London is emerging as the UK’s hiring black spot, with demand for employees in the capital still falling as the rest of the country recovers, according to a monthly survey of recruiters.
September hiring activity in the UK, for both permanent staff placements and billings for temporary workers, showed the strongest month on month improvement in almost two years, according to the study by the Recruitment & Employment Confederation (REC) and KPMG.
Its latest monthly survey of hiring intentions on Thursday found that a majority of recruiters had seen an increase in activity last month, with the index reading of 56 well above the “neutral” level of 50.
However, London has not shared in the upturn as businesses reopened and restarted projects after the easing of coronavirus restrictions across the UK. The capital was the only one of four English regions where a majority of recruiters still saw hiring activity declining.
The report also pointed to the first month-on-month increase in vacancies since the onset of the pandemic, with an index reading for this measure rising from 43 in August to 50.6 in September.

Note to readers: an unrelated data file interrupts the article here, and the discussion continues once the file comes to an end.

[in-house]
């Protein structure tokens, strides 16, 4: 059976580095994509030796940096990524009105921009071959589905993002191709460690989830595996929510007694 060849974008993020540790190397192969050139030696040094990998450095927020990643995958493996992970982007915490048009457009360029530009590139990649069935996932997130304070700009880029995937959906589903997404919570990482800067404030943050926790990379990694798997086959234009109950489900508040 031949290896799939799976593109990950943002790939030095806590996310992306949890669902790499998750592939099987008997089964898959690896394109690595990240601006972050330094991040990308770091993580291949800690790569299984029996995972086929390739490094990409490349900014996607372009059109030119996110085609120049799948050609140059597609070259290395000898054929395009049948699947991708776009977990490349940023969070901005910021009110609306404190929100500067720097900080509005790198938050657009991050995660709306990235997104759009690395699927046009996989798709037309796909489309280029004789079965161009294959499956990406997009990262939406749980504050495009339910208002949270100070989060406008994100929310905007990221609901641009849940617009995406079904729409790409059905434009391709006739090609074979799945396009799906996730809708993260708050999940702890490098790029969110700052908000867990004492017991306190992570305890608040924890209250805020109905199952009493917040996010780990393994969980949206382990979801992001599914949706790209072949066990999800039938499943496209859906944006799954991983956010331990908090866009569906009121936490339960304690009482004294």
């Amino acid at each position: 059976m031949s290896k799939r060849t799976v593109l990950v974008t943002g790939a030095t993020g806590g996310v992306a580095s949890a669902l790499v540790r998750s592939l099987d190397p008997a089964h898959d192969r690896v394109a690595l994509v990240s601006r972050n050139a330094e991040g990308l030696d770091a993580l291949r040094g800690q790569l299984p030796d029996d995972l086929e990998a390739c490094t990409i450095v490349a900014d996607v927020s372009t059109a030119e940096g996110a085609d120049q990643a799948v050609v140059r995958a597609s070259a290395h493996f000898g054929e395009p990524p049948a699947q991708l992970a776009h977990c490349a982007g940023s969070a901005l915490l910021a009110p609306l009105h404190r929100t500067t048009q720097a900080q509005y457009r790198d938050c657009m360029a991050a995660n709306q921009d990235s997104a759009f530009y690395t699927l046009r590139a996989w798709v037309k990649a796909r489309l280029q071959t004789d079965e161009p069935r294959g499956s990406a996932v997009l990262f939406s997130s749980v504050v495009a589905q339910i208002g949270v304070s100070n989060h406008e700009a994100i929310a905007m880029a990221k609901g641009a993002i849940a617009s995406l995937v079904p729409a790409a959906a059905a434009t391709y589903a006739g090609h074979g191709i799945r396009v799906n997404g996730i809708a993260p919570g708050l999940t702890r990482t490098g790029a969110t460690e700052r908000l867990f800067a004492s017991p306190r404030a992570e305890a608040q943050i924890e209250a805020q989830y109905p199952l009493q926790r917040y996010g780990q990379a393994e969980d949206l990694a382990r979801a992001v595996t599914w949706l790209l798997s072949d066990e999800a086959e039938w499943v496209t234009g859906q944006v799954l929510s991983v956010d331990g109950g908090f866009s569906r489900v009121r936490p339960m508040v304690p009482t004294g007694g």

Neil Carberry, REC chief executive, said it was “great to see [a rebound] happen”, even if it was to be expected given the scale of the fall in demand during the lockdown.
The survey’s findings add to mounting indications that the government’s renewed guidance for office staff to stay at home where possible is affecting low-paid workers in large city centres.
Most recruiters had seen a month-on-month drop in vacancies for secretarial and professional staff and for retail workers while there had been much stronger hiring in the IT sector, construction, engineering and for temporary blue collar roles, the REC/KPMG survey found.
That tallies with data from Indeed, the job site, which said last month it had seen a surge in the number of London-based jobseekers looking for work outside the capital — most commonly in non-specialist roles such as cleaners, warehouse workers or retail and sales assistants.
The REC/KPMG survey also found that competition for jobs has become fiercer across the UK despite the pick-up in hiring, as rising redundancies meant more candidates were available. Recruiters found this had led to a sharp fall in starting salaries for permanent staff and a slight easing in average hourly rates of pay for temporary staff.
“It’s concerning to see another rapid rise in total candidate availability,” said James Stewart, vice-chair at KPMG. “With increasing unease over what will happen in the coming months with the pandemic, Brexit and with the end of the furlough scheme in sight, the uncertainty for UK business is not going to dissipate any time soon.”